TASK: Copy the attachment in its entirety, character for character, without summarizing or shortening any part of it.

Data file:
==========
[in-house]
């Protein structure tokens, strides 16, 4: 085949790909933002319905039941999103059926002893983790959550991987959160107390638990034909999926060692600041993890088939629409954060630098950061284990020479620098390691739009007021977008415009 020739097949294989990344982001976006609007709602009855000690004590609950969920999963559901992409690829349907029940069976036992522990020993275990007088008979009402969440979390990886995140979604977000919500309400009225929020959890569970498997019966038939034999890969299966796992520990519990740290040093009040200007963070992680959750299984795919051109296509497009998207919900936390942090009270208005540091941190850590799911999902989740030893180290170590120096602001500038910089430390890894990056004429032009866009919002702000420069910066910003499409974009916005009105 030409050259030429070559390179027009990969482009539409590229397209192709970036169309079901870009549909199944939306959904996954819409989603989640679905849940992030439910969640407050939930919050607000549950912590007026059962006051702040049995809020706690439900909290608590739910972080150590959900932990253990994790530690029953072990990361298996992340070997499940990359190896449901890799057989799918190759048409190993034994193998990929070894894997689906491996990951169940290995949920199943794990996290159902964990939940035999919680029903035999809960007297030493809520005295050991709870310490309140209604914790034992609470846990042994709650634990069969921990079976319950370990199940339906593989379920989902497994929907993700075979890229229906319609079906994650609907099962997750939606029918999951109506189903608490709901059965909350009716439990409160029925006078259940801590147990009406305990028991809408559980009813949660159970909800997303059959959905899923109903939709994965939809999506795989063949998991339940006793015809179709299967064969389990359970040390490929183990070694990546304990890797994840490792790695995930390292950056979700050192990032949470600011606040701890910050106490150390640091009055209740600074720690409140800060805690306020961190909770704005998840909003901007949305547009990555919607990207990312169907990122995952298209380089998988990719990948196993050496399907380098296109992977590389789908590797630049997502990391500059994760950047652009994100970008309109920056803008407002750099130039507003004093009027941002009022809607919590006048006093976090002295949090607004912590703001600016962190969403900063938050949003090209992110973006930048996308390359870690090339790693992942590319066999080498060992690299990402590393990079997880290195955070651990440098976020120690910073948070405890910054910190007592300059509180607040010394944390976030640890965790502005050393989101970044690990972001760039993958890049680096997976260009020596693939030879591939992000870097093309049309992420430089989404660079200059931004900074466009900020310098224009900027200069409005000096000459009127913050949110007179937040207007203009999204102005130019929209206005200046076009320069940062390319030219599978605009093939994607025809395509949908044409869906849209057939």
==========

[in-house]
């Protein structure tokens, strides 16, 4: 085949790909933002319905039941999103059926002893983790959550991987959160107390638990034909999926060692600041993890088939629409954060630098950061284990020479620098390691739009007021977008415009 020739097949294989990344982001976006609007709602009855000690004590609950969920999963559901992409690829349907029940069976036992522990020993275990007088008979009402969440979390990886995140979604977000919500309400009225929020959890569970498997019966038939034999890969299966796992520990519990740290040093009040200007963070992680959750299984795919051109296509497009998207919900936390942090009270208005540091941190850590799911999902989740030893180290170590120096602001500038910089430390890894990056004429032009866009919002702000420069910066910003499409974009916005009105 030409050259030429070559390179027009990969482009539409590229397209192709970036169309079901870009549909199944939306959904996954819409989603989640679905849940992030439910969640407050939930919050607000549950912590007026059962006051702040049995809020706690439900909290608590739910972080150590959900932990253990994790530690029953072990990361298996992340070997499940990359190896449901890799057989799918190759048409190993034994193998990929070894894997689906491996990951169940290995949920199943794990996290159902964990939940035999919680029903035999809960007297030493809520005295050991709870310490309140209604914790034992609470846990042994709650634990069969921990079976319950370990199940339906593989379920989902497994929907993700075979890229229906319609079906994650609907099962997750939606029918999951109506189903608490709901059965909350009716439990409160029925006078259940801590147990009406305990028991809408559980009813949660159970909800997303059959959905899923109903939709994965939809999506795989063949998991339940006793015809179709299967064969389990359970040390490929183990070694990546304990890797994840490792790695995930390292950056979700050192990032949470600011606040701890910050106490150390640091009055209740600074720690409140800060805690306020961190909770704005998840909003901007949305547009990555919607990207990312169907990122995952298209380089998988990719990948196993050496399907380098296109992977590389789908590797630049997502990391500059994760950047652009994100970008309109920056803008407002750099130039507003004093009027941002009022809607919590006048006093976090002295949090607004912590703001600016962190969403900063938050949003090209992110973006930048996308390359870690090339790693992942590319066999080498060992690299990402590393990079997880290195955070651990440098976020120690910073948070405890910054910190007592300059509180607040010394944390976030640890965790502005050393989101970044690990972001760039993958890049680096997976260009020596693939030879591939992000870097093309049309992420430089989404660079200059931004900074466009900020310098224009900027200069409005000096000459009127913050949110007179937040207007203009999204102005130019929209206005200046076009320069940062390319030219599978605009093939994607025809395509949908044409869906849209057939």